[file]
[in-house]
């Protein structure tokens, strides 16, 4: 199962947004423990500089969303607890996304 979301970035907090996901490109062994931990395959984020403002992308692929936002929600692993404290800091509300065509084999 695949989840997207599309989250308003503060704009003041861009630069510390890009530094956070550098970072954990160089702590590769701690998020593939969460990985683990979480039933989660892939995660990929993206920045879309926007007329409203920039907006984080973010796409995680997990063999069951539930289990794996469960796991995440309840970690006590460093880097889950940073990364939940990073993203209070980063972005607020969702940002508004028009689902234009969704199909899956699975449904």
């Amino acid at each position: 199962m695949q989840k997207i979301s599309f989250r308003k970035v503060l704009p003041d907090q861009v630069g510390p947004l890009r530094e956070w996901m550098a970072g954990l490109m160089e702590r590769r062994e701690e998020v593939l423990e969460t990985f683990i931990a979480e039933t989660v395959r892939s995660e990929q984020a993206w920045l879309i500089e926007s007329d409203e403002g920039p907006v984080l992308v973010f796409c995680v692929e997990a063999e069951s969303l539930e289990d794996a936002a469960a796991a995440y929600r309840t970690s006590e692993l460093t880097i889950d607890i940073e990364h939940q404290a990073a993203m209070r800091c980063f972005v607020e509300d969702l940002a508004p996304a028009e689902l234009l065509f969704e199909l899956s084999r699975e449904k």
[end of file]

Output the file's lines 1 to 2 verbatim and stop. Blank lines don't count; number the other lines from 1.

[in-house]
């Protein structure tokens, strides 16, 4: 199962947004423990500089969303607890996304 979301970035907090996901490109062994931990395959984020403002992308692929936002929600692993404290800091509300065509084999 695949989840997207599309989250308003503060704009003041861009630069510390890009530094956070550098970072954990160089702590590769701690998020593939969460990985683990979480039933989660892939995660990929993206920045879309926007007329409203920039907006984080973010796409995680997990063999069951539930289990794996469960796991995440309840970690006590460093880097889950940073990364939940990073993203209070980063972005607020969702940002508004028009689902234009969704199909899956699975449904």